I know I am not the only one who has purchased a kit, or already owned a kit, that they thought would be perfect for their layout and realized the colors weren’t quite right. The good news is that all is not lost when this happens. You can use the Selective Coloring option in Photoshop to change those colors so they meet your needs.
To get started, you will need to pull your paper on to your canvas in Photoshop. For today’s tutorial, I am using Vicki Stegall’s The Good Life Bundle.
This first paper we are working with has a green/teal strip against a light background.
Now it’s time to add an adjustment layers so that we can change the green/teal stripes to a more blue color. To do this, go to the Layer menu, choose New Adjustment Layer and then choose Selective Color.
You will now want to clip your adjustment layers (Command+Option+G or Control+Alt+G) to the layer you are recoloring so that you only recolor that layer and now the whole image.
If the adjustment tab does not open automatically, you can open it by going to Window menu and choosing Adjustment. When you click on the Adjustment tab, you will see a drop down menu with several color family options plus several sliders.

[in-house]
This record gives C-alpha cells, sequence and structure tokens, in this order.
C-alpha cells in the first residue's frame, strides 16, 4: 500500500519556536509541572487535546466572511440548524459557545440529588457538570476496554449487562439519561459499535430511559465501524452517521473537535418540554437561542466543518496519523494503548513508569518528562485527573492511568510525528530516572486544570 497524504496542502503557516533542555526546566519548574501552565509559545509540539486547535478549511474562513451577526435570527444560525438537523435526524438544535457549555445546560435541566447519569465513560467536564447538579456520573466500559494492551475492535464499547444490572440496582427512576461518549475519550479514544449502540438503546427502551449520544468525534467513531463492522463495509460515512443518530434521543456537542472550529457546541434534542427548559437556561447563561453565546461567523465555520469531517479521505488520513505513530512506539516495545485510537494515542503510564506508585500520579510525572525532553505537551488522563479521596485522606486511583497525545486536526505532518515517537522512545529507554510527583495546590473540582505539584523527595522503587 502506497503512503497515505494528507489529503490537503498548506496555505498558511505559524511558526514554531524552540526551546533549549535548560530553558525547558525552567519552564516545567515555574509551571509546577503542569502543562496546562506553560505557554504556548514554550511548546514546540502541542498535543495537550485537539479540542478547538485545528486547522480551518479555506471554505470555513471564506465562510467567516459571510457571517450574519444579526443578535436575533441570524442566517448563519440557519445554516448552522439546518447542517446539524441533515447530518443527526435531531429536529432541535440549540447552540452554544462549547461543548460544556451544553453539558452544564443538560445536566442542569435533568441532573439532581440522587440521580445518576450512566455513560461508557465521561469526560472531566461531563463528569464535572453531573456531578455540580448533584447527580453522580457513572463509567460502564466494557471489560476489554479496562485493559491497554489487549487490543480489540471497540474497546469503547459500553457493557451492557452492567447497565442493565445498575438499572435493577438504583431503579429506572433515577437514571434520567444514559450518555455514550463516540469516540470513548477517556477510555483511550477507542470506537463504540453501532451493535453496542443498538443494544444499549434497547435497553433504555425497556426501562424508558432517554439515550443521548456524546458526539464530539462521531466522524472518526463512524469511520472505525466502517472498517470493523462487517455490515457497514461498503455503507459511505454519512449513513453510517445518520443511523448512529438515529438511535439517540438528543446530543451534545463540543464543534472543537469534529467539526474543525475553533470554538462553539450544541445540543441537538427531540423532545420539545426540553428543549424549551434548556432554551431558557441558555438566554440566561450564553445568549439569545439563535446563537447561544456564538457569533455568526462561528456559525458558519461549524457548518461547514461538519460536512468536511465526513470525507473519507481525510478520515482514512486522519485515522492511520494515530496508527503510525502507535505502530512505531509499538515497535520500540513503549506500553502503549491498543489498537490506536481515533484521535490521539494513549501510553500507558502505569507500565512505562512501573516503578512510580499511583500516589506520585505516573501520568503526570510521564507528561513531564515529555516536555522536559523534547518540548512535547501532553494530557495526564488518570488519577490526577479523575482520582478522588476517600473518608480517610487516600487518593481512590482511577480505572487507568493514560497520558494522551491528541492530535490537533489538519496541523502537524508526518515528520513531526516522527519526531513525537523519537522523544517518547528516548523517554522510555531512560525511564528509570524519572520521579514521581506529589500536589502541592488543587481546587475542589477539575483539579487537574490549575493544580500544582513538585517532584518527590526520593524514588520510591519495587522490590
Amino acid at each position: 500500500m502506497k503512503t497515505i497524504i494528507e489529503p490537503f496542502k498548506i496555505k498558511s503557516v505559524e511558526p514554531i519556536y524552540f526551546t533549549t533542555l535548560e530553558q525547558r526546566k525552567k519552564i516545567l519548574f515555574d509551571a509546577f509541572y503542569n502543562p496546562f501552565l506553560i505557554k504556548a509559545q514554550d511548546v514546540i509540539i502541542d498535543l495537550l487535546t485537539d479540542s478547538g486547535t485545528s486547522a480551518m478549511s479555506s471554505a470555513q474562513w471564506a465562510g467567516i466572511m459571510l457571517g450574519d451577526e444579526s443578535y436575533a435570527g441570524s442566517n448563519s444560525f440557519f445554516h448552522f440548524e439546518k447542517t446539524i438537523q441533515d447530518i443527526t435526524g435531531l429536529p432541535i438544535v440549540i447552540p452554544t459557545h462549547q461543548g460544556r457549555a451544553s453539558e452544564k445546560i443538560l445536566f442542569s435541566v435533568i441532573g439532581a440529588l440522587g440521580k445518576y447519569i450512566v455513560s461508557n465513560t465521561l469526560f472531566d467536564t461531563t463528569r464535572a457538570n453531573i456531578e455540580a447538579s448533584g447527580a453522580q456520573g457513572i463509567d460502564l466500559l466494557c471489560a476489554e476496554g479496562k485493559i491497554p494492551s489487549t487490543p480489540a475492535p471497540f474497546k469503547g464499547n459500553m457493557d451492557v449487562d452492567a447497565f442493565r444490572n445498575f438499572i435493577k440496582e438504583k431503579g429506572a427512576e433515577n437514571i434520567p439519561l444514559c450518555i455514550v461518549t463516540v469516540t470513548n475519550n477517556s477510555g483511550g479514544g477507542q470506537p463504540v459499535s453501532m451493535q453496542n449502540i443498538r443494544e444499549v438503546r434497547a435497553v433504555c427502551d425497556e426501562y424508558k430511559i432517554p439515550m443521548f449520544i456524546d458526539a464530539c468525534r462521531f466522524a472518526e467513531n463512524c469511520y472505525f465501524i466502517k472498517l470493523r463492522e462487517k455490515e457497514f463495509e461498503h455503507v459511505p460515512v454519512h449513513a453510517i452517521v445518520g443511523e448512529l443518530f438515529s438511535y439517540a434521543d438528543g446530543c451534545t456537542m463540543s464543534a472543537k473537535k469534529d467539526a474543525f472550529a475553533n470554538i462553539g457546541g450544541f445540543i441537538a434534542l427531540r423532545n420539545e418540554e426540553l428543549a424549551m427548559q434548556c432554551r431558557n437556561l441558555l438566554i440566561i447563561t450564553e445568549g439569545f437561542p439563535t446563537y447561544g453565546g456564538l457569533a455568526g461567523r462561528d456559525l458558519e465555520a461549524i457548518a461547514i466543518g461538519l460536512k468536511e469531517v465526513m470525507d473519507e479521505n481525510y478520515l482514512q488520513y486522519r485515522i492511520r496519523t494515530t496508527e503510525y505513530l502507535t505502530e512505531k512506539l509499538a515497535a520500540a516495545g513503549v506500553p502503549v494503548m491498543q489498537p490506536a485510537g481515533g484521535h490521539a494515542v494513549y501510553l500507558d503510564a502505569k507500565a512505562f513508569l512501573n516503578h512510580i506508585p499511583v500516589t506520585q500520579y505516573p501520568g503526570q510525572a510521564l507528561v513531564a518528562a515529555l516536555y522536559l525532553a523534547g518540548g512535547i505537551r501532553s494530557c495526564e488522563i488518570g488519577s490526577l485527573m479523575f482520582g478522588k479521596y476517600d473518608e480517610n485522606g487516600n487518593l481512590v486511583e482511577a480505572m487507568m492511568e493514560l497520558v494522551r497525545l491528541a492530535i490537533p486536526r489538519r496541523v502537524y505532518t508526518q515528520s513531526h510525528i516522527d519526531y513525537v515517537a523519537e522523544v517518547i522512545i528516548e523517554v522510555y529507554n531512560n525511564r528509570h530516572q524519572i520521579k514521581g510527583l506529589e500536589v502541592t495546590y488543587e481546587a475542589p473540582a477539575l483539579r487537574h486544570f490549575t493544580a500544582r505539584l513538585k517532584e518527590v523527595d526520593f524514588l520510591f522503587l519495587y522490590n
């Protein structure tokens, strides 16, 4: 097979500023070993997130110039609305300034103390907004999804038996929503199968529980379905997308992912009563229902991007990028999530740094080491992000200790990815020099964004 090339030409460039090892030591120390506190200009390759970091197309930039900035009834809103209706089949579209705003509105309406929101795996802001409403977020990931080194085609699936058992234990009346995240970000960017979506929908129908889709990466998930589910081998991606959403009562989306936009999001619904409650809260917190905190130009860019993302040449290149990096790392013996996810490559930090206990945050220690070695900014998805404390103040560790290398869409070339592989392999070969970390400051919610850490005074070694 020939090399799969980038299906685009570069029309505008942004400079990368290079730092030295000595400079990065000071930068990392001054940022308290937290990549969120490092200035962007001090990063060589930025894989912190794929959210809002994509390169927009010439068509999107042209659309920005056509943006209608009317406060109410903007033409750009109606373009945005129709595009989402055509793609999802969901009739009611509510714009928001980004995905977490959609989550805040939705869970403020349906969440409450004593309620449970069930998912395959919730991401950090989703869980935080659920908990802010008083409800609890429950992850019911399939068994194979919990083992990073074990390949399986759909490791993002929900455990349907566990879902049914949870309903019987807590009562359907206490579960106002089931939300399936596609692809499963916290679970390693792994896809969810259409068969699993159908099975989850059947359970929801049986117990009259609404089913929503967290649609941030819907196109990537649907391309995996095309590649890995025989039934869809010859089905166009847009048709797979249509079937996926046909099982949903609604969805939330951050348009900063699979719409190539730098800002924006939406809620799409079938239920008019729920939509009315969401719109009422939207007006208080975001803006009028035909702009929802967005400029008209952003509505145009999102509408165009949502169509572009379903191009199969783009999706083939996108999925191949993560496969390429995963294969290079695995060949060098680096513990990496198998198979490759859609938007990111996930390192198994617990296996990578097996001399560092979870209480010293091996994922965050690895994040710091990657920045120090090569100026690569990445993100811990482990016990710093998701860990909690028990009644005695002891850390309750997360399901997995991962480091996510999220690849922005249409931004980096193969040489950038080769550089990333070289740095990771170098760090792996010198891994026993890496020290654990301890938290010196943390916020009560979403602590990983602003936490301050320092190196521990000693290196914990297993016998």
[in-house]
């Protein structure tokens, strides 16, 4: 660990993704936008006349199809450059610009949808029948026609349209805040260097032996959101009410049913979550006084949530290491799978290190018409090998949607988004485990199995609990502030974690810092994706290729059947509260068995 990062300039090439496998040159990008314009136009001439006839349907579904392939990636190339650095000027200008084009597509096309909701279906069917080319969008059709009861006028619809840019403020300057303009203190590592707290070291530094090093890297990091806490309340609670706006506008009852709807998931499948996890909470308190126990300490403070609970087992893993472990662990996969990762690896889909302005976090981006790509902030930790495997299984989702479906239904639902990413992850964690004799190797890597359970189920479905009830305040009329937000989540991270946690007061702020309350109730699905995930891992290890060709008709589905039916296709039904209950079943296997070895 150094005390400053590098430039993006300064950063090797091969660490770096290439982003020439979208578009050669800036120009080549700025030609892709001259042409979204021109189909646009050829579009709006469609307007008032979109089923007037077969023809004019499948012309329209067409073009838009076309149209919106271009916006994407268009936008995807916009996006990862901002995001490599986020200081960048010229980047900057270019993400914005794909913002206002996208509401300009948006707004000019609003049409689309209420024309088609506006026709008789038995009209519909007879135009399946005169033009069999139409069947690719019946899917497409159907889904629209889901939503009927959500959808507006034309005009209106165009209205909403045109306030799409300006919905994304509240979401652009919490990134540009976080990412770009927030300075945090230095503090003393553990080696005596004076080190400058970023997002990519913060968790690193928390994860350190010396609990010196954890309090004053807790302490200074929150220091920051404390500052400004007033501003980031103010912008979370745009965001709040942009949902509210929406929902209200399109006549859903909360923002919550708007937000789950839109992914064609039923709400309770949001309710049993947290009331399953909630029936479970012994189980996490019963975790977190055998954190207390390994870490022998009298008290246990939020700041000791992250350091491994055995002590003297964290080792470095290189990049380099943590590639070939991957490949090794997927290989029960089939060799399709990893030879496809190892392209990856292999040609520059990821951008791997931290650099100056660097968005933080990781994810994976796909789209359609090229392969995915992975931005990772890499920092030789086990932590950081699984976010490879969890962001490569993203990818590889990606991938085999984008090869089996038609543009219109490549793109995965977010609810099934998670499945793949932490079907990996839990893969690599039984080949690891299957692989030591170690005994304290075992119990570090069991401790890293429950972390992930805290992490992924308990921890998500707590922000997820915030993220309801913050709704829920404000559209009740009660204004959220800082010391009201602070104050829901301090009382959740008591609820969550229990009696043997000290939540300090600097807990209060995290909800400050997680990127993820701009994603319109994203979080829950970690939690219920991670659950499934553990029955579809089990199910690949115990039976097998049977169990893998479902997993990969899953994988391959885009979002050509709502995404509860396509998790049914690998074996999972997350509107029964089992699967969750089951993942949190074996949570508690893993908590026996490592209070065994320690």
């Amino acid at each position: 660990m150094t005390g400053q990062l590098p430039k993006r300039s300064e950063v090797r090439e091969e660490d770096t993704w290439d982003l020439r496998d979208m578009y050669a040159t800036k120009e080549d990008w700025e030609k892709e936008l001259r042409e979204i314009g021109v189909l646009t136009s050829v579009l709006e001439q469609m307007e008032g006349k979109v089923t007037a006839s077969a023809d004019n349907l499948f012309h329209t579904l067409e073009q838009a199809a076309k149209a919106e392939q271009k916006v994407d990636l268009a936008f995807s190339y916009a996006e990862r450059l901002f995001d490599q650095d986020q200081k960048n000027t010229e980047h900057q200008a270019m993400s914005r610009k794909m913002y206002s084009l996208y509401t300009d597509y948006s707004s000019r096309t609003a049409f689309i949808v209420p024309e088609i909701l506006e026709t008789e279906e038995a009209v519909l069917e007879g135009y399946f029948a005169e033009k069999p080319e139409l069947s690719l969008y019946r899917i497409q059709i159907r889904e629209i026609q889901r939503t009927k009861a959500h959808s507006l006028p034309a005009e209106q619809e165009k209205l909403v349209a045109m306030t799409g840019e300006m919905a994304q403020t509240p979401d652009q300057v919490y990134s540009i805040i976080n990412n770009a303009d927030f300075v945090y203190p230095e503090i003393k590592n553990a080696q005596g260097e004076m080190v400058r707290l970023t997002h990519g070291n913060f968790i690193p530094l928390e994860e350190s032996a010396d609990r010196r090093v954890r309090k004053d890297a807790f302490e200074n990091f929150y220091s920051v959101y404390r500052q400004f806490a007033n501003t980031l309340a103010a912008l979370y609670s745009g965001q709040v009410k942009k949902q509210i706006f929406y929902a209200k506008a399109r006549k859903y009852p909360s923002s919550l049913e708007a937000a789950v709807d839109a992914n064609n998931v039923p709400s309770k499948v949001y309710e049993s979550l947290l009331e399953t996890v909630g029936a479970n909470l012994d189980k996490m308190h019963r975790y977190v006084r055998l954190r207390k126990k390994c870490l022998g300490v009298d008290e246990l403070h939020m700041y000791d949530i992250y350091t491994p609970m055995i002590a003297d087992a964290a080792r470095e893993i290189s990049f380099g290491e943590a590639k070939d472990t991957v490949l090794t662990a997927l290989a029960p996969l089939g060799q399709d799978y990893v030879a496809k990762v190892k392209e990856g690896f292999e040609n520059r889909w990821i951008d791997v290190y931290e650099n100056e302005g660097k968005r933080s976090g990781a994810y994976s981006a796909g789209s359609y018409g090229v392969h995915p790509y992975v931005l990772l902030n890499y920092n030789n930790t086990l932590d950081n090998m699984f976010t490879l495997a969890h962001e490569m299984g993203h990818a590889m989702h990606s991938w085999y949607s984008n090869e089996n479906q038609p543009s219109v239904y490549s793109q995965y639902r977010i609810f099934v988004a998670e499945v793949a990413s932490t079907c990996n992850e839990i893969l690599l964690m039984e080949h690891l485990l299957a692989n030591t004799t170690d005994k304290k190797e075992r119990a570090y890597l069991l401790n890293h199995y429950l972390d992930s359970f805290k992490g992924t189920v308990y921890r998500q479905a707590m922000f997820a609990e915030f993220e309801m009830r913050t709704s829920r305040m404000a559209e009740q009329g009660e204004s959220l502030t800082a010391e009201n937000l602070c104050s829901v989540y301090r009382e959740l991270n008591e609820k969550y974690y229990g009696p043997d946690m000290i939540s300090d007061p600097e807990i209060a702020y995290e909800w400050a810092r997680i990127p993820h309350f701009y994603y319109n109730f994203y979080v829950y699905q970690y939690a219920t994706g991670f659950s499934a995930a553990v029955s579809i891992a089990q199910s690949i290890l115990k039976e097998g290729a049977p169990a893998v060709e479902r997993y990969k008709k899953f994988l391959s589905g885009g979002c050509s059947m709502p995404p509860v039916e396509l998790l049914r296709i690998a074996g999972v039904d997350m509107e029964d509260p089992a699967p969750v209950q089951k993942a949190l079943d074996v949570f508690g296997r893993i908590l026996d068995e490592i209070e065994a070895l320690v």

Choose the color family you want to change from the drop-down menu and then start playing with the sliders until you get the color you want for your paper or element. Remember, you always have Undo so don’t be afraid to change color families or play with those sliders.
Here is the altered paper. The changes aren’t dramatic. They don’t need to be. That’s the great thing about using the sliders, you have a lot of control over the changes you make to your colors.
Here is another example of color changes you can make using Selective Color. This is a little more dramatic than the first paper.
Here is the original paper.
And here is the recolored version.
I continued to use the sliders to alter other papers and elements as necessary. Here is the final page.
Making use of tools such as Selective Coloring can really help you make the most of your digiscrapping stash.
(This tutorial was created in Photoshop CS5.)